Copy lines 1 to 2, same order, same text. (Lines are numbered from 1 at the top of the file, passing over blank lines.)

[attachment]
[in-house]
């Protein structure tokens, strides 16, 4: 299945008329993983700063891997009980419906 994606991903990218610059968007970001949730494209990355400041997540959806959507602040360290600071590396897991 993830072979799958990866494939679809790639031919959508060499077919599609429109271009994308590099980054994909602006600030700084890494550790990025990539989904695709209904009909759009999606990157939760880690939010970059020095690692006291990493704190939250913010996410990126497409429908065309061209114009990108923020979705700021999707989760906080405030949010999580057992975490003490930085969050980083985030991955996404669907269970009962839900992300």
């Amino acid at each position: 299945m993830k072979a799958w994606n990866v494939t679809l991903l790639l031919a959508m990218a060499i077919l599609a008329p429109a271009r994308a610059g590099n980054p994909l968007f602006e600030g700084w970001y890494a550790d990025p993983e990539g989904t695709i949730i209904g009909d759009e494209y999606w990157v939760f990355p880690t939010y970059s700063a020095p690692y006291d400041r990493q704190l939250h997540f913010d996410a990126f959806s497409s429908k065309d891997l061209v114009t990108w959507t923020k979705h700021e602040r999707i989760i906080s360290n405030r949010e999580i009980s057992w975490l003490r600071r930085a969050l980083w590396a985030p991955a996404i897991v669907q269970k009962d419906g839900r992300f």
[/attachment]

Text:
[in-house]
């Protein structure tokens, strides 16, 4: 299945008329993983700063891997009980419906 994606991903990218610059968007970001949730494209990355400041997540959806959507602040360290600071590396897991 993830072979799958990866494939679809790639031919959508060499077919599609429109271009994308590099980054994909602006600030700084890494550790990025990539989904695709209904009909759009999606990157939760880690939010970059020095690692006291990493704190939250913010996410990126497409429908065309061209114009990108923020979705700021999707989760906080405030949010999580057992975490003490930085969050980083985030991955996404669907269970009962839900992300």